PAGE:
Wines on Wine: Biodynamic Farming at Raymond Vineyards tapioca flour and tapioca.

While there has been much discussion and hype around words like “organic” and “sustainable” for the last decade plus, the wine industry has quietly and steadily been moving this direction in the vineyards for a much longer time. There are a good number of grape farmers who have certified organic vineyards but many more who eschew certification and simply adopt these techniques because it ultimately makes for healthier vineyards in the long run. As a wine drinker, you should know that organic wines do not taste any different nor are they better for you than any other wine. The benefit of conscientiously farming the land is that you do not deplete it for short-term gain and you produce heartier vines able to withstand the myriad challenges of climate and pests.

For Cooper’s Hawk, while we don’t do any farming ourselves, we are keenly in tune with viticulture, or the art of grape growing. We have long relationships with farmers in great wine regions around the world, especially in California and occasionally we work with some who are doing exciting things in the vineyard and we must talk about it! Raymond’s 90 acres of vineyards are all certified organic and biodynamic, which are hallmarks of Jean-Charles Boisset’s properties worldwide. At the simplest terms there are no chemical herbicides, pesticides, or fertilizers used. On the grander scale, this holistic approach treats the vineyard as a biodiverse system rather than a monoculture.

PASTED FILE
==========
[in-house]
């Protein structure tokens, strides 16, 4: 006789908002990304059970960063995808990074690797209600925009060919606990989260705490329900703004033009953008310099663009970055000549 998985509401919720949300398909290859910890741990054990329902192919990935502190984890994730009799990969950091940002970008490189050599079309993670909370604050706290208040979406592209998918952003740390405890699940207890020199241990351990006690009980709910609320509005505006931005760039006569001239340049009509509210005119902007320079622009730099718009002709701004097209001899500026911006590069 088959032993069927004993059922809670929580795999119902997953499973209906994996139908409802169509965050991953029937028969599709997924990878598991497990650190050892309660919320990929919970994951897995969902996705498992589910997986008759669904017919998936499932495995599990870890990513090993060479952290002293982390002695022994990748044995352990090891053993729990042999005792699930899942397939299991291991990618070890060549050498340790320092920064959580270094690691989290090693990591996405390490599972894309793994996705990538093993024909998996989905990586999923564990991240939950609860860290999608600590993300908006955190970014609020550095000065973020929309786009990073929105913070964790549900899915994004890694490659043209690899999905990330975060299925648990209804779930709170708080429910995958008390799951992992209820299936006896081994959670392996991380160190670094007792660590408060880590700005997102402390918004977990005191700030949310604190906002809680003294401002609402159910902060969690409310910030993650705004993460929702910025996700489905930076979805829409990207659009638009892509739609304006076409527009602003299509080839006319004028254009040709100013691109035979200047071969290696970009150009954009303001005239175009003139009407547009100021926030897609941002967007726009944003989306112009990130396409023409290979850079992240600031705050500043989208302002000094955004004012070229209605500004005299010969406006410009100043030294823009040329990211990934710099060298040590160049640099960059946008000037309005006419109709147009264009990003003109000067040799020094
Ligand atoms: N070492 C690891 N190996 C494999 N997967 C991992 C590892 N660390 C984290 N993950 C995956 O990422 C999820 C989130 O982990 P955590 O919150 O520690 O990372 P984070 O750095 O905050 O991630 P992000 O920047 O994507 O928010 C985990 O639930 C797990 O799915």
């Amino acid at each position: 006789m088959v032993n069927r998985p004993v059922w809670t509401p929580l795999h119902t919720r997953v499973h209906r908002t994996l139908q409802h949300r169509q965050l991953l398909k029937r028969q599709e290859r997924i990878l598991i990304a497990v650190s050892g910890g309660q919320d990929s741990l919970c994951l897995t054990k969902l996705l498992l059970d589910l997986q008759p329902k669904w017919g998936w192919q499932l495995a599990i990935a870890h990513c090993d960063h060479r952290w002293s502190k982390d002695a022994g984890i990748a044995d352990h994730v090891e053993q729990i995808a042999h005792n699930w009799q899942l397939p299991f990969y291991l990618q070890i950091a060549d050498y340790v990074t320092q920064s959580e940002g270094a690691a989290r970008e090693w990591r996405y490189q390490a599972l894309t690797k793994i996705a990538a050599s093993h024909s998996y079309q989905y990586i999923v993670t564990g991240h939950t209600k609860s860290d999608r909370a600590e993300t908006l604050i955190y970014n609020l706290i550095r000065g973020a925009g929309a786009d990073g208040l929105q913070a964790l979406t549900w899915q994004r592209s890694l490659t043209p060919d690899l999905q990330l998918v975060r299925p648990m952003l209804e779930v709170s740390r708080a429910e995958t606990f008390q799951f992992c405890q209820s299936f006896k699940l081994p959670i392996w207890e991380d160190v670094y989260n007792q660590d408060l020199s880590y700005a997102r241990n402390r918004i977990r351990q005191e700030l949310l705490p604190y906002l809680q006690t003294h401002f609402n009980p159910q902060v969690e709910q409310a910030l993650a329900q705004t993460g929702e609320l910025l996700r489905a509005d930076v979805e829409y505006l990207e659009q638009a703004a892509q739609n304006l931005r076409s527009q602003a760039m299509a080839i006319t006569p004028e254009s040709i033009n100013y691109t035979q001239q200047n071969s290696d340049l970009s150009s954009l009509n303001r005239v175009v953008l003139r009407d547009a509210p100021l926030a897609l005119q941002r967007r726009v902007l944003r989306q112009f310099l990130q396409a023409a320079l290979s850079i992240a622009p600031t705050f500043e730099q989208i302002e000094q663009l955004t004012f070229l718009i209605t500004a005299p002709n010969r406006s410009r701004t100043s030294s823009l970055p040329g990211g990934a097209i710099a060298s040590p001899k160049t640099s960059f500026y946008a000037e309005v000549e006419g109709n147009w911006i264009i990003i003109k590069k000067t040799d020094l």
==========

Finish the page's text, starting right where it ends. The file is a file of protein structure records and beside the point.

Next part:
Maintaining the health of the soil is a substitution for synthetic fertilizer and one way of doing this is with cover crops. In the spring, fava, red clover, legumes, vetch, and mustard are all sown between the rows to generate nitrogen and other soil boosters. As that cover crop grows tall and begins to compete with the vines, little sheep are sent into the vineyard to crop it short. Nature’s lawnmower is also further converting that cover crop into fertilizer. Of course, once the vines begin to produce shoots and leaves, the sheep must be kept out. At that point, the cover crop is tilled to compost under the soil. These simple activities eliminate the need for Roundup and chemical fertilizers completely. Grapes aren’t the only thing growing on the land either. Great swaths of plants, called insect alleys, bisect the vineyard and encourage beneficial bugs, like Lady Bugs and Lacewings, to hang out. Bird and bat boxes achieve the same thing. As the grapes become very ripe and too tempting for starlings and other small birds, hawks and falcons are brought in to chase the marauders away.

Biodynamic farming is like organic farming on steroids. This holistic approach believes that this ecosystem of living agriculture incorporates not just the plants and animals but the earth and the natural forces and rhythms of the cosmos. Stay with me here. Simply put, just as the moon pulls the tides in and out, biodynamic belief is that the moon also affects the plant’s rhythm of giving out energy and taking it in. This dictates that there are specific days where one adds fertilizer or prunes or harvests. It isn’t too different from what you might find in the Farmer’s Almanac and, while it is a unique approach to agriculture, you can’t deny that the land is healthy and the wine is tasty!

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